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Afghanistan

Senior al-Qaeda Member Killed In Joint Military Operation

NDS: Operations were carried out by Afghan and foreign forces in Ghazni, Paktia and Zabul provinces hit senior insurgent leadership.

A senior member of al-Qaeda, Omar Khetab, and 80 other fighters of the militant group were killed in joint operations carried out by Afghan and the Resolute Support forces in Ghazni, Paktia and Zabul provinces, the National Directorate of Security (NDS) said in a statement on Tuesday.

In addition, 27 other members of the group were arrested in the military operations. 

Khetab was the second senior leader of al-Qaeda after Asim Omar, the leader of the group in Indian Peninsula, according to the statement.

“Qasim, Hassan Hamza, Jonaid and Mustafa, military head of al-Qaeda, three Punjabi Taliban and two local Taliban fighters were among those killed in the military operations,” the statement said. “These members of al-Qaeda were directly involved in fighting against the government and foreign troops.”

“The members also had a role in advising in the use of heavy weapons like rockets, mortars and training for Taliban’s night attacks,” the statement added.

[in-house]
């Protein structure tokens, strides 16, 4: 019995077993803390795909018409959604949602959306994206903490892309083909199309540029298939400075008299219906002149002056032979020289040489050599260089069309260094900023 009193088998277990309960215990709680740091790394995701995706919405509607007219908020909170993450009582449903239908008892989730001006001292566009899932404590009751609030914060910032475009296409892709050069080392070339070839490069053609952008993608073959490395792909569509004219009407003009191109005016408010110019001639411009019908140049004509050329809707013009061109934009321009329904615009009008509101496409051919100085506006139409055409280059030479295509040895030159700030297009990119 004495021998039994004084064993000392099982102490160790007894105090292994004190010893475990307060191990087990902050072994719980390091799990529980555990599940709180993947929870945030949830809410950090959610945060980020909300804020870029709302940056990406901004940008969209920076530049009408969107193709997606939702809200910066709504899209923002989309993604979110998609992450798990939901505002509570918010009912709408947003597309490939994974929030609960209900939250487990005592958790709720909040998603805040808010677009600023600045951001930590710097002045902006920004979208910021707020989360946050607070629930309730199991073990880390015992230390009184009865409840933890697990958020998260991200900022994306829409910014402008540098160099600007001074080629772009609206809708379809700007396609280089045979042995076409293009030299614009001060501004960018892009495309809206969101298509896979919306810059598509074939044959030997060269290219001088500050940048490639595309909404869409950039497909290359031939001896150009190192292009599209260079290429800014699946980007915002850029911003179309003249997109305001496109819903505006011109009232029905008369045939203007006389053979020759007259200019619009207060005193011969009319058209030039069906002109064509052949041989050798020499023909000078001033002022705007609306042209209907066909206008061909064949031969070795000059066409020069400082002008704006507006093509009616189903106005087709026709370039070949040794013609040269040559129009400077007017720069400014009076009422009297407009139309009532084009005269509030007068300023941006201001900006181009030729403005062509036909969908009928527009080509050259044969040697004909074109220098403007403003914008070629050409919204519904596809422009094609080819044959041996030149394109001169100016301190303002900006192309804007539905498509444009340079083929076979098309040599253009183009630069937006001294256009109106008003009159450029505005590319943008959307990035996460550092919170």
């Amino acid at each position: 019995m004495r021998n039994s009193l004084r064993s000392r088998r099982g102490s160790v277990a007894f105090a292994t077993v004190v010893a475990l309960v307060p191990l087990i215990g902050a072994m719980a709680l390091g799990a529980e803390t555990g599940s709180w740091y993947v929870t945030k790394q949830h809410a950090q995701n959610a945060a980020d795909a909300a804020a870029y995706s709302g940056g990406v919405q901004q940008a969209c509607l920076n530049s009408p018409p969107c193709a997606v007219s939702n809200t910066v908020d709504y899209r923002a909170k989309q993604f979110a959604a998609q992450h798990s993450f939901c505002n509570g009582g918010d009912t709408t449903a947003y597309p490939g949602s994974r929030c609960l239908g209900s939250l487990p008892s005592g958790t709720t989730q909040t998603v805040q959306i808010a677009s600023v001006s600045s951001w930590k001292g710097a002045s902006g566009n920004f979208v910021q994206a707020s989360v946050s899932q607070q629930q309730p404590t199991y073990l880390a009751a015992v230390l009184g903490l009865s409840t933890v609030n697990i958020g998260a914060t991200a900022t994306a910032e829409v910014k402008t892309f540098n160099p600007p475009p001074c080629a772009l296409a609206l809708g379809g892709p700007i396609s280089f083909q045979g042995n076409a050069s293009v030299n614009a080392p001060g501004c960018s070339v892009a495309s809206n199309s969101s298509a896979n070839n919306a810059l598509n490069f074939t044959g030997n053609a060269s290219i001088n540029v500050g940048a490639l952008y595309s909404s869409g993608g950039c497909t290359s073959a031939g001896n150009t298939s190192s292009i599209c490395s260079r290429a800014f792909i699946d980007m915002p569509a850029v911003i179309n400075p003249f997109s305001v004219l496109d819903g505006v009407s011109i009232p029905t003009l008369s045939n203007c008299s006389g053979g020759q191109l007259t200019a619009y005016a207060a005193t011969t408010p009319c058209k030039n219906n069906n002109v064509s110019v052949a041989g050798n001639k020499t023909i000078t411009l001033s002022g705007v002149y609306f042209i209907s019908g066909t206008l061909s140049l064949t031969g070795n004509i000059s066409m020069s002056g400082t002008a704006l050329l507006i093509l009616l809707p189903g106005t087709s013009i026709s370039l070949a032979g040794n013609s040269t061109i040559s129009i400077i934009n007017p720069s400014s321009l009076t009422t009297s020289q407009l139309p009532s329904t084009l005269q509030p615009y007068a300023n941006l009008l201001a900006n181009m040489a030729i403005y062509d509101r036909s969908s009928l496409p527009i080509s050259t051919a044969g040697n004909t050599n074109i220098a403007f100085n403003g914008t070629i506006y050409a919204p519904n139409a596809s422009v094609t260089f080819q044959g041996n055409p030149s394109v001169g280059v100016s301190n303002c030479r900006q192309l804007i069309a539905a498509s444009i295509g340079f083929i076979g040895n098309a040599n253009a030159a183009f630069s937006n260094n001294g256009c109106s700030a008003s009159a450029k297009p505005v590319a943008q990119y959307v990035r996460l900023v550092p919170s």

The Resolute Support in a statement sent to TOLOnews on Tuesday confirmed the death of Omar Khetab, a senior al-Qaeda leader as well as other al-Qaeda militants in military operations carried out in Ghazni, Paktia and Zabul provinces.  

According to the statement, Khetab was the second senior commander for al-Qaeda in the Indian subcontinent and was directly involved in fighting against Afghan and foreign forces.  

"This operation is a testament to the real growth the Afghan forces have achieved over the past year," said General John Nicholson, US Forces-Afghanistan commander. "It is also another example of the lethality of the undefeated Afghan Special Forces and the success of working side by side with our Afghan partners."

According to Resolute Support, in a separate operation, the Taliban's "Red Unit" commander in Helmand province, Mullah Shah Wali, aka Haji Nasir, was killed in a kinetic strike in Musa Qalah, Helmand, Dec. 1. One of Wali's deputy commanders and three other insurgents were also killed in the strike.